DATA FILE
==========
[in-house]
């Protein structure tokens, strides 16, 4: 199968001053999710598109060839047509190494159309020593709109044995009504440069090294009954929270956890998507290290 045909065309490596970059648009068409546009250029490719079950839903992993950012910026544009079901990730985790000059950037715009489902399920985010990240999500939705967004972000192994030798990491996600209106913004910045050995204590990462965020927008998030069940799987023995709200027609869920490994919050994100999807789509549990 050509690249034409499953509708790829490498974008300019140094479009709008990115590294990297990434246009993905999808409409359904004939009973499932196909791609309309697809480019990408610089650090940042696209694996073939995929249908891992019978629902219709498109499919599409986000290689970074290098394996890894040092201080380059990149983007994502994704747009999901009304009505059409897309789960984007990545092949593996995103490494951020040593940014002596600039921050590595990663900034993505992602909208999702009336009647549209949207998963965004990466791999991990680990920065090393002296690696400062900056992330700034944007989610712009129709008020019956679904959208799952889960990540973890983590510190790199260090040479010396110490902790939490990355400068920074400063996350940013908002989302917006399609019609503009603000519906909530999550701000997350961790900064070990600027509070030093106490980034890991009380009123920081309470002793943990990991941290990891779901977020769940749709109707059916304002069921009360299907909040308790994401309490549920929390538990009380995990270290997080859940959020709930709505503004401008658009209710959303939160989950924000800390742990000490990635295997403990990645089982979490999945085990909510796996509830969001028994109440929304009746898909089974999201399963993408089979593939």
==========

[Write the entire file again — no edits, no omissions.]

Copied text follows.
[in-house]
């Protein structure tokens, strides 16, 4: 199968001053999710598109060839047509190494159309020593709109044995009504440069090294009954929270956890998507290290 045909065309490596970059648009068409546009250029490719079950839903992993950012910026544009079901990730985790000059950037715009489902399920985010990240999500939705967004972000192994030798990491996600209106913004910045050995204590990462965020927008998030069940799987023995709200027609869920490994919050994100999807789509549990 050509690249034409499953509708790829490498974008300019140094479009709008990115590294990297990434246009993905999808409409359904004939009973499932196909791609309309697809480019990408610089650090940042696209694996073939995929249908891992019978629902219709498109499919599409986000290689970074290098394996890894040092201080380059990149983007994502994704747009999901009304009505059409897309789960984007990545092949593996995103490494951020040593940014002596600039921050590595990663900034993505992602909208999702009336009647549209949207998963965004990466791999991990680990920065090393002296690696400062900056992330700034944007989610712009129709008020019956679904959208799952889960990540973890983590510190790199260090040479010396110490902790939490990355400068920074400063996350940013908002989302917006399609019609503009603000519906909530999550701000997350961790900064070990600027509070030093106490980034890991009380009123920081309470002793943990990991941290990891779901977020769940749709109707059916304002069921009360299907909040308790994401309490549920929390538990009380995990270290997080859940959020709930709505503004401008658009209710959303939160989950924000800390742990000490990635295997403990990645089982979490999945085990909510796996509830969001028994109440929304009746898909089974999201399963993408089979593939």